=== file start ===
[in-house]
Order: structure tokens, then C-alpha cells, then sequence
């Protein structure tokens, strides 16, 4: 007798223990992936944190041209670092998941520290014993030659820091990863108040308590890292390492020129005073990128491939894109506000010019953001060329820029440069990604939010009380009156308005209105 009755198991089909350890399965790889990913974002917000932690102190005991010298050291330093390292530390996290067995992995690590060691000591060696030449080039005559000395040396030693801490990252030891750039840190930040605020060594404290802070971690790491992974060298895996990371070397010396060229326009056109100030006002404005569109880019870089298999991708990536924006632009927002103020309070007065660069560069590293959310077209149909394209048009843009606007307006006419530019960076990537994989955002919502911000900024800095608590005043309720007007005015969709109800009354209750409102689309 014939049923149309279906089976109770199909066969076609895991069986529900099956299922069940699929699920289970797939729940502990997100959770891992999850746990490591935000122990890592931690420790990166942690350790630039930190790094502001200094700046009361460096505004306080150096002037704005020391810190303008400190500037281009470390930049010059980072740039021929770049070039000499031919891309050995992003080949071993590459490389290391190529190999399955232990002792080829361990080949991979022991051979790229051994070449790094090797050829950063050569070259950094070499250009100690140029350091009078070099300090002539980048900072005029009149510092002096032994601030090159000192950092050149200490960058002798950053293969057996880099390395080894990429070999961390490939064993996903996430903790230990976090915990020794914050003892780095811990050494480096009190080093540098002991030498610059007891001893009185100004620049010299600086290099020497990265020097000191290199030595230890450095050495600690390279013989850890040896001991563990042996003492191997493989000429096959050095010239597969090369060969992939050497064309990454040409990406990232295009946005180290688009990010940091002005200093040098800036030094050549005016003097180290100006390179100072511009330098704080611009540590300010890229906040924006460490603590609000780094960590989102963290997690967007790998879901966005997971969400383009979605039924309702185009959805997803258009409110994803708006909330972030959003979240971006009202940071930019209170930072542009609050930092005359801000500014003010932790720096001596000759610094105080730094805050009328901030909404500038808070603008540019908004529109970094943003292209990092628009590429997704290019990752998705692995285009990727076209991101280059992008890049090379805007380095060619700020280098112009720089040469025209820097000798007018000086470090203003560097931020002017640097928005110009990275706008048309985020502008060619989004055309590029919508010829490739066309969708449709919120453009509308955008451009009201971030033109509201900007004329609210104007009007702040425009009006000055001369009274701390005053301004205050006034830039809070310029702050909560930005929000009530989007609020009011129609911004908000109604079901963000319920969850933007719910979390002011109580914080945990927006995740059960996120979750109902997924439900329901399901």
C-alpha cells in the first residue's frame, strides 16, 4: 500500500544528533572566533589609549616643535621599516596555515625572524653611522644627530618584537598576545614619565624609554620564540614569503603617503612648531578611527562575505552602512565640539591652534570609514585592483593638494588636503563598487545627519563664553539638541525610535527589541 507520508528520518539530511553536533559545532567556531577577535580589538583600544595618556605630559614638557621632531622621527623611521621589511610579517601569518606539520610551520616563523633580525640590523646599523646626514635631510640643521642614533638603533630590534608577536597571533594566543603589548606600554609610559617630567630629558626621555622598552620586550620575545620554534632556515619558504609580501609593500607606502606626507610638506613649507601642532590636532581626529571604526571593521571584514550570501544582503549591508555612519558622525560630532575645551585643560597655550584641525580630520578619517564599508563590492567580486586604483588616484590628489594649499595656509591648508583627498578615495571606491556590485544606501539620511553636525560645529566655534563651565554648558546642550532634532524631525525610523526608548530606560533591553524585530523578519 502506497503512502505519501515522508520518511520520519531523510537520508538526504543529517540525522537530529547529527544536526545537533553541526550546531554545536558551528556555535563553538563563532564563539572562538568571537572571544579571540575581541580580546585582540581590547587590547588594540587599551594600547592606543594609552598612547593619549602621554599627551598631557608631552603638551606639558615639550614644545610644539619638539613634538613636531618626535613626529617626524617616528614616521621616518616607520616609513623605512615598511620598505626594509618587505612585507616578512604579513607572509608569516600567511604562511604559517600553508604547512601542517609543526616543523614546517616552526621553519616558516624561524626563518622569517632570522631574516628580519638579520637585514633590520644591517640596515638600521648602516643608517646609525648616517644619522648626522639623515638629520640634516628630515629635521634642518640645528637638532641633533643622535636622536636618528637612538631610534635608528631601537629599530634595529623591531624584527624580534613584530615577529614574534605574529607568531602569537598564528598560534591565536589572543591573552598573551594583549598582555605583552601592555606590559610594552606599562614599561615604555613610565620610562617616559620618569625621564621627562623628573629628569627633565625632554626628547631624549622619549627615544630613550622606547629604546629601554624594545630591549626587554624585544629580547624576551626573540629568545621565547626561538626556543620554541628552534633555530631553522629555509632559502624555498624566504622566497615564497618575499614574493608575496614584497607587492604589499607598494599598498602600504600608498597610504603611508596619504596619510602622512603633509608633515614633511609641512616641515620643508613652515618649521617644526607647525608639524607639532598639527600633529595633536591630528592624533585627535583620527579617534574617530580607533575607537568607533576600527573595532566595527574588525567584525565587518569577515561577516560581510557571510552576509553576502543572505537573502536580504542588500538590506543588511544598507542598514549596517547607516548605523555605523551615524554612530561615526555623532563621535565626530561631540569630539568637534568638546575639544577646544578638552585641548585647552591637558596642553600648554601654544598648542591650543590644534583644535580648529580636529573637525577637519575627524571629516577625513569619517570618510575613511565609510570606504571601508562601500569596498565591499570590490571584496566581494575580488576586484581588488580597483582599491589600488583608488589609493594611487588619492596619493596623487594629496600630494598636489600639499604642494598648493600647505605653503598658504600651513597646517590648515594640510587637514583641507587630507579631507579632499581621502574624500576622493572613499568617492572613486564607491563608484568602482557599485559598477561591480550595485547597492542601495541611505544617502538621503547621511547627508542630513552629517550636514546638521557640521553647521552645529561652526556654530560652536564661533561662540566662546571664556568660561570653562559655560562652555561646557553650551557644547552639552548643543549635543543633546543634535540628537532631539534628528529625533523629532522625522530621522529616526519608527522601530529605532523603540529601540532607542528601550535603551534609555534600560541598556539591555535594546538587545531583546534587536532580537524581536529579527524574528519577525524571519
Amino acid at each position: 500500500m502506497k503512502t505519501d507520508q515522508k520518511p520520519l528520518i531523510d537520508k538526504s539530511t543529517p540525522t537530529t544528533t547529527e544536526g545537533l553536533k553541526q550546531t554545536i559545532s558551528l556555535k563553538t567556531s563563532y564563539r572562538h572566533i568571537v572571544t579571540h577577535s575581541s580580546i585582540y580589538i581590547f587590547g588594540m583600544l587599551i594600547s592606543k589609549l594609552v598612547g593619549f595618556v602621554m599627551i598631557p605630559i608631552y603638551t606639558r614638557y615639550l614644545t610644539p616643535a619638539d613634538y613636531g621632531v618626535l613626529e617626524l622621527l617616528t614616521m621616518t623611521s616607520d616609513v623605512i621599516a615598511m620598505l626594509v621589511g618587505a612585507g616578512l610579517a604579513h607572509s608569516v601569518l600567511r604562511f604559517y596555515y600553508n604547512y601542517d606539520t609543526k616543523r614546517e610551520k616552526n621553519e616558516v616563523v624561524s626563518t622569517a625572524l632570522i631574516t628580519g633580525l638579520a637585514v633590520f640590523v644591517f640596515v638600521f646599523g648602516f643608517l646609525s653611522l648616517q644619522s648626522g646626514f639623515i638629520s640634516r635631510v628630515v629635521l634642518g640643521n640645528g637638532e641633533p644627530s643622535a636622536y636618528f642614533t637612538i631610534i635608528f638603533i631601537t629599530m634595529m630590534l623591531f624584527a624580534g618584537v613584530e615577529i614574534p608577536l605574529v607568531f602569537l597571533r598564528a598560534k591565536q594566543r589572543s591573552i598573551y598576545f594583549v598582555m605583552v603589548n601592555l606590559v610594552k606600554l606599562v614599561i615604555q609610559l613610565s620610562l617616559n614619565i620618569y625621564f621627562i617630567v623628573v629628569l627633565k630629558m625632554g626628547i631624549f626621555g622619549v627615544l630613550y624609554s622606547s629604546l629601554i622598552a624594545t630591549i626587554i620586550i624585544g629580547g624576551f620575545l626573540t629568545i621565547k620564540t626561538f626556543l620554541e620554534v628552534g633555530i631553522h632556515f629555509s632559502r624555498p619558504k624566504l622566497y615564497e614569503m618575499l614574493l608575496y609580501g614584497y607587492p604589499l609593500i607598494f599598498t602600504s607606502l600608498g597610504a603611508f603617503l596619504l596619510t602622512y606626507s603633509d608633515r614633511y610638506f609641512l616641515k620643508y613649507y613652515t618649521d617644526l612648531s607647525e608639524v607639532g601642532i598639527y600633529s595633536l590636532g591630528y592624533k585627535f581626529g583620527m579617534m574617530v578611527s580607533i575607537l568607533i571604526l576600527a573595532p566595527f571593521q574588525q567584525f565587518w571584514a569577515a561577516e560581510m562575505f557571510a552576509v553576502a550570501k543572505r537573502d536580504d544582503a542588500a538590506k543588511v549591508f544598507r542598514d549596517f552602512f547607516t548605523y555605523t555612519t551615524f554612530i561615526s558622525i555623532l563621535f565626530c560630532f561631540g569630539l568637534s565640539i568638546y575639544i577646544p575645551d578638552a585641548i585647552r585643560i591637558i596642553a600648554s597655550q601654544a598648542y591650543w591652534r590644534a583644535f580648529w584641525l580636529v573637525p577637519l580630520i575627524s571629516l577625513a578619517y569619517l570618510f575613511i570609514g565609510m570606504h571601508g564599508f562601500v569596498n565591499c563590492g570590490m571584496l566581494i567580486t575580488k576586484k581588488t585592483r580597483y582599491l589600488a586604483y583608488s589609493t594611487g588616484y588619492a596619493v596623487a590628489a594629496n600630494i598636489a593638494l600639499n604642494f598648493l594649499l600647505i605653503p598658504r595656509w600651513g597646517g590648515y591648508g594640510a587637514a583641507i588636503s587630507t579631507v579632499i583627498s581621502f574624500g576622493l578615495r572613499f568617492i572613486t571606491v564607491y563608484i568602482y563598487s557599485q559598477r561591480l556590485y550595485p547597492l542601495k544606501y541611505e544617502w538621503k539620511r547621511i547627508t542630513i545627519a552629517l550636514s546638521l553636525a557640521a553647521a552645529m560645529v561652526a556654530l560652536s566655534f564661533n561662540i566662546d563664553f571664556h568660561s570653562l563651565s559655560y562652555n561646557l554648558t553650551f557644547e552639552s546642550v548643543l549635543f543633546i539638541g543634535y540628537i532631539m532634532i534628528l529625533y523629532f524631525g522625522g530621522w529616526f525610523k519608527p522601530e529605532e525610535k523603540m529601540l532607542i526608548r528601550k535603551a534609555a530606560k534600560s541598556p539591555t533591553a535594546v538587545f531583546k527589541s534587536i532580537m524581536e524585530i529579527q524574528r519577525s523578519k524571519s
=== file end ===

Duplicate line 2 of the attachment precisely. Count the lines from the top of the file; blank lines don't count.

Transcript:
Order: structure tokens, then C-alpha cells, then sequence